The Scottish government has announced an additional £20m of funding for Scotland’s first national manufacturing centre of excellence.
The National Manufacturing Institute Scotland (NMIS) aims to make Scotland a world leader in advanced manufacturing.
It will include a skills academy and industry-led research and development facilities.
The latest funding brings total Scottish government investment in the project to £75m.
The announcement came as Morrisons Construction secured a £42m contract to build the new centre next to Glasgow Airport.
Works are expected to begin as soon as possible after current guidance around non-essential construction work is revised. It is expected to take about 18 months to complete.
The centre, which will be operated by the University of Strathclyde, will be located next to the existing Lightweight Manufacturing Centre which opened last year as a specialist technology centre.
Earlier this week, a former boss of the Michelin tyre plant in Dundee was chosen to lead the development of the NMIS facility.
John Reid will become chief executive of the institute in August.
Mr Reid was general manager of Michelin Dundee when it was announced that the site was to be closed down.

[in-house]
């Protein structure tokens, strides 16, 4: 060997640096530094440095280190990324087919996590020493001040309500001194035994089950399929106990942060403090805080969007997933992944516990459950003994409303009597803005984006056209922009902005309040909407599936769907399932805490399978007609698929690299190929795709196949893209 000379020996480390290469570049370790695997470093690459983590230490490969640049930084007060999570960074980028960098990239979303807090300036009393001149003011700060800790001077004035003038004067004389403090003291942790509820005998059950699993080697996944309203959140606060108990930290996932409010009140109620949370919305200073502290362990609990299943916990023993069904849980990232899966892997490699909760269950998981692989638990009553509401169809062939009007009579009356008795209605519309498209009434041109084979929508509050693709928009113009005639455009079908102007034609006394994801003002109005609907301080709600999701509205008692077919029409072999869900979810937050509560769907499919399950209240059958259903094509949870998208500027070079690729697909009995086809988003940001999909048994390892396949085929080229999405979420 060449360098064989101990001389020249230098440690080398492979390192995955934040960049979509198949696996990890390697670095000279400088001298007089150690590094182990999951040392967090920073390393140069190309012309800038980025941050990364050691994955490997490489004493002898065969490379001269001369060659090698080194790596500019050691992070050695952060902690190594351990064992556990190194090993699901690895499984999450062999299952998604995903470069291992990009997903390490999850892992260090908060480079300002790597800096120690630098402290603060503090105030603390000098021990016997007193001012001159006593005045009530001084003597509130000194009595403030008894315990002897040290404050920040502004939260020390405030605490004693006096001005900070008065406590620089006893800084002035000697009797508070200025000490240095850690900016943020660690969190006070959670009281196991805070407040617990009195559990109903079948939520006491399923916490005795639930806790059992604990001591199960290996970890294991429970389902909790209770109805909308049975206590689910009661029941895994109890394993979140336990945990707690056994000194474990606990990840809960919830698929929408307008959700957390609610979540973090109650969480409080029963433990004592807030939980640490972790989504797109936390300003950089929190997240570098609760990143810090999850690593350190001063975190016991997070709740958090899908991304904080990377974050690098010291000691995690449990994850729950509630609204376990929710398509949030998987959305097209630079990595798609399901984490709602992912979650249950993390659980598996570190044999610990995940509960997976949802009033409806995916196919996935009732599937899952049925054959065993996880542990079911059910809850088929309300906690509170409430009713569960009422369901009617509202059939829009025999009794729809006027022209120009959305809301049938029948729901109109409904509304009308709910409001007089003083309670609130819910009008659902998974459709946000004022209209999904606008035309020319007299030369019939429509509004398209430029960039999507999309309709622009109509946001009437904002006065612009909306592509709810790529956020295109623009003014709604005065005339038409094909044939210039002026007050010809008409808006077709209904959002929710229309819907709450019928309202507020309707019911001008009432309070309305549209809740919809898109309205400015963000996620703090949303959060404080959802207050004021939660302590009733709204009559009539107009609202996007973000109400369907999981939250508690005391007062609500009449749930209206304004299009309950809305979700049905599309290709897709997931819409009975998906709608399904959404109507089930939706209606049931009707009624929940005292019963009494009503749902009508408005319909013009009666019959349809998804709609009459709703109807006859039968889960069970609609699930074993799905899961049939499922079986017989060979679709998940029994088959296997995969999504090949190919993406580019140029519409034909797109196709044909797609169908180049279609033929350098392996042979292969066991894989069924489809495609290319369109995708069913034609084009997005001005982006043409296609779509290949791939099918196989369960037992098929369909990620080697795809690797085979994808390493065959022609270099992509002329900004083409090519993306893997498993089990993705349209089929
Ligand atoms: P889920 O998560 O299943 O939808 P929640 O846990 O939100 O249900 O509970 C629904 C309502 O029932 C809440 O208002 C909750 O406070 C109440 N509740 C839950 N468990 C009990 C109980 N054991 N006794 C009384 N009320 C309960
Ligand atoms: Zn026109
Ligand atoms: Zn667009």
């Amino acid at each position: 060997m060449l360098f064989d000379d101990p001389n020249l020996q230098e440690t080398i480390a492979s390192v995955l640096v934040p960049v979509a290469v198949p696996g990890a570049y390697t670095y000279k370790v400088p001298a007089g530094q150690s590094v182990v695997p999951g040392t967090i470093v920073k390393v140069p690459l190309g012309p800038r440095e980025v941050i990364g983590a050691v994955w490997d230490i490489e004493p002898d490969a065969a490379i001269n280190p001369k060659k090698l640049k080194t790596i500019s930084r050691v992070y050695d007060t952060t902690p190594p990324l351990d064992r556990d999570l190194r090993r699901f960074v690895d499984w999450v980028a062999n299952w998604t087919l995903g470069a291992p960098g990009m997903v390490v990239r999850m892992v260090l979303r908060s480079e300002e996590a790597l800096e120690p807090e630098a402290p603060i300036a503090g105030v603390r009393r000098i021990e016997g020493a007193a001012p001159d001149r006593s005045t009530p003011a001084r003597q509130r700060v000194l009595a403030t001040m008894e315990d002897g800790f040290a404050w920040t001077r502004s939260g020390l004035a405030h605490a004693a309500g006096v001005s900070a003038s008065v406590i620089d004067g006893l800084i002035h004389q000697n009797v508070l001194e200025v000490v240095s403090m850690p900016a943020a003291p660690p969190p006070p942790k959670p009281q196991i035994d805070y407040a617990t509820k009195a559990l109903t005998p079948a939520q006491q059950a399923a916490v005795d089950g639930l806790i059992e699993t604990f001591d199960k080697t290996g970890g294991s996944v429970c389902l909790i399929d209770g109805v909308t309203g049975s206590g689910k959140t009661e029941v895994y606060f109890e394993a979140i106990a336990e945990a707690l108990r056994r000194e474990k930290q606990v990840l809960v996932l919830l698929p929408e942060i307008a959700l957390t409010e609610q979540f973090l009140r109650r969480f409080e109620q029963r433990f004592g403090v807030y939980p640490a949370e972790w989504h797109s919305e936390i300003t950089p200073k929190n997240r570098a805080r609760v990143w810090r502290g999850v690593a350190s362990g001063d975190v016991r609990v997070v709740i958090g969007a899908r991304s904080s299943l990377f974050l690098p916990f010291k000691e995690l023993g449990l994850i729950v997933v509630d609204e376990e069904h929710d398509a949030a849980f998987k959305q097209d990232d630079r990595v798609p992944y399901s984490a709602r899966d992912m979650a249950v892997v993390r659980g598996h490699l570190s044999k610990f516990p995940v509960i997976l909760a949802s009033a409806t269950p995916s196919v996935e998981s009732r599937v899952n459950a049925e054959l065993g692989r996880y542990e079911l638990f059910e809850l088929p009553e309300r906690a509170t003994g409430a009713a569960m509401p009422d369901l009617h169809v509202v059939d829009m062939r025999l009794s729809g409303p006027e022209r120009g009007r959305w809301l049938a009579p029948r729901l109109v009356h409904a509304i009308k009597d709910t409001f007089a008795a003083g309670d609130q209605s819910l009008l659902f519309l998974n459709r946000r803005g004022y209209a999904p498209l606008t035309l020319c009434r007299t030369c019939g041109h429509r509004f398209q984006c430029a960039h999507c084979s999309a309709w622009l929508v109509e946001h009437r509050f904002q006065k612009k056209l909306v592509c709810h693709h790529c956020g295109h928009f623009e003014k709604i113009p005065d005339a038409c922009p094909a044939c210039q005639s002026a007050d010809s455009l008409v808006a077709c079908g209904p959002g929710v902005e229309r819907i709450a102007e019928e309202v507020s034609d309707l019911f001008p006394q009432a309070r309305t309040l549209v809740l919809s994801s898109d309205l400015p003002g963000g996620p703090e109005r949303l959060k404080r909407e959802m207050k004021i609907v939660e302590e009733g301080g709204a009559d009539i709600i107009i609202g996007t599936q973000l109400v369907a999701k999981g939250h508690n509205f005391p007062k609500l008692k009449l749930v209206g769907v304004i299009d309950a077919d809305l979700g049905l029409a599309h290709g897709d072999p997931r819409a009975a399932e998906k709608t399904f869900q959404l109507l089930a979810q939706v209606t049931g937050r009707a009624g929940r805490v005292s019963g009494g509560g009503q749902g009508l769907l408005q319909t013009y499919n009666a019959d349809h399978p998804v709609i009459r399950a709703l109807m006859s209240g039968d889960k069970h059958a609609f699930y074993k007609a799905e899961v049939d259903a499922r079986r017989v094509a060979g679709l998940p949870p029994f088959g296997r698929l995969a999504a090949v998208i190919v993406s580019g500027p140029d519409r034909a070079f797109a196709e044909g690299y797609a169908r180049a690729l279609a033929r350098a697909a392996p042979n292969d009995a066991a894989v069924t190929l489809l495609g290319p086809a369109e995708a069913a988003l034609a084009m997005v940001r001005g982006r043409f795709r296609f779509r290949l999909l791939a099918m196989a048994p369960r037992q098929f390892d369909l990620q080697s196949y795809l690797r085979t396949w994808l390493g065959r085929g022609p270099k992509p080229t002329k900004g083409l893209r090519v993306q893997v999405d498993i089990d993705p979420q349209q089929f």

He went on to oversee the conversion of the factory into the Michelin Scotland Innovation Parc (MSIP).
Meanwhile, the Scottish government has announced £15.8m of investment in the Advancing Manufacturing Challenge Fund (AMCF).
The fund will allow 12 projects involving universities, colleges, third-sector organisations and local authorities to help small and medium-sized enterprises develop their manufacturing capabilities.
Both NMIS and the AMCF aim to help Scotland’s manufacturing sector to transform skills, productivity and innovation.
The NMIS facility will be the anchor tenant for the Renfrewshire Council-led Advanced Manufacturing Innovation District Scotland, which also includes the University of Strathclyde’s Advanced Forming Research Centre, another specialist technology centre.
Economy Secretary Fiona Hyslop said: “Like many parts of the economy, manufacturing has been adversely affected by the impact of coronavirus (Covid-19).
“But the crisis has also demonstrated why we need a strong manufacturing sector, with many companies contributing to the national effort by repurposing or scaling up their activity to supply vital equipment to health and social care.”